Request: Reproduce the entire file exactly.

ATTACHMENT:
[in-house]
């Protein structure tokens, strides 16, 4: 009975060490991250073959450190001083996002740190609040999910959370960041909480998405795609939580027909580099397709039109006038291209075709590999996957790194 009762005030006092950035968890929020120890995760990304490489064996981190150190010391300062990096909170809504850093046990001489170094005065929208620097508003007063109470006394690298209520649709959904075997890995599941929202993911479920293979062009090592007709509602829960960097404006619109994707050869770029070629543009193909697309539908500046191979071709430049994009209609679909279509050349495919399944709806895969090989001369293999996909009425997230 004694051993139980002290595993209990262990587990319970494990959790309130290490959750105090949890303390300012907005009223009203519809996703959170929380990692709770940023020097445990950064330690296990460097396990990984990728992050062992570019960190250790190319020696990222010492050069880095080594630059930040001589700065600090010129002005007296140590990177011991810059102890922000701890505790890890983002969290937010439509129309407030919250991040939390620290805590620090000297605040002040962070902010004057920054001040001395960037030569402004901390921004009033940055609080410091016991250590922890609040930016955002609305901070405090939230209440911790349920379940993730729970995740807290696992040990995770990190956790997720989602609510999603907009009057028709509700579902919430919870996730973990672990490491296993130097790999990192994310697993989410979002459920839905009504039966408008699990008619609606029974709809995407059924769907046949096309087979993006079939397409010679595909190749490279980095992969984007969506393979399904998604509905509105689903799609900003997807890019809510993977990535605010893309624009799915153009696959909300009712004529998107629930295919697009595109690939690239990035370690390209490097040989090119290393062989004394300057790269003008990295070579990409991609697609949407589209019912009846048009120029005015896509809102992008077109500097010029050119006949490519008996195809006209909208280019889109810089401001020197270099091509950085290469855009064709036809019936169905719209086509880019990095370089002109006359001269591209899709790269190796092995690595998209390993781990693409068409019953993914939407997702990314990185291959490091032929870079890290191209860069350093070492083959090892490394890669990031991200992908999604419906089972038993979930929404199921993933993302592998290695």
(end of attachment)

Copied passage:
[in-house]
């Protein structure tokens, strides 16, 4: 009975060490991250073959450190001083996002740190609040999910959370960041909480998405795609939580027909580099397709039109006038291209075709590999996957790194 009762005030006092950035968890929020120890995760990304490489064996981190150190010391300062990096909170809504850093046990001489170094005065929208620097508003007063109470006394690298209520649709959904075997890995599941929202993911479920293979062009090592007709509602829960960097404006619109994707050869770029070629543009193909697309539908500046191979071709430049994009209609679909279509050349495919399944709806895969090989001369293999996909009425997230 004694051993139980002290595993209990262990587990319970494990959790309130290490959750105090949890303390300012907005009223009203519809996703959170929380990692709770940023020097445990950064330690296990460097396990990984990728992050062992570019960190250790190319020696990222010492050069880095080594630059930040001589700065600090010129002005007296140590990177011991810059102890922000701890505790890890983002969290937010439509129309407030919250991040939390620290805590620090000297605040002040962070902010004057920054001040001395960037030569402004901390921004009033940055609080410091016991250590922890609040930016955002609305901070405090939230209440911790349920379940993730729970995740807290696992040990995770990190956790997720989602609510999603907009009057028709509700579902919430919870996730973990672990490491296993130097790999990192994310697993989410979002459920839905009504039966408008699990008619609606029974709809995407059924769907046949096309087979993006079939397409010679595909190749490279980095992969984007969506393979399904998604509905509105689903799609900003997807890019809510993977990535605010893309624009799915153009696959909300009712004529998107629930295919697009595109690939690239990035370690390209490097040989090119290393062989004394300057790269003008990295070579990409991609697609949407589209019912009846048009120029005015896509809102992008077109500097010029050119006949490519008996195809006209909208280019889109810089401001020197270099091509950085290469855009064709036809019936169905719209086509880019990095370089002109006359001269591209899709790269190796092995690595998209390993781990693409068409019953993914939407997702990314990185291959490091032929870079890290191209860069350093070492083959090892490394890669990031991200992908999604419906089972038993979930929404199921993933993302592998290695």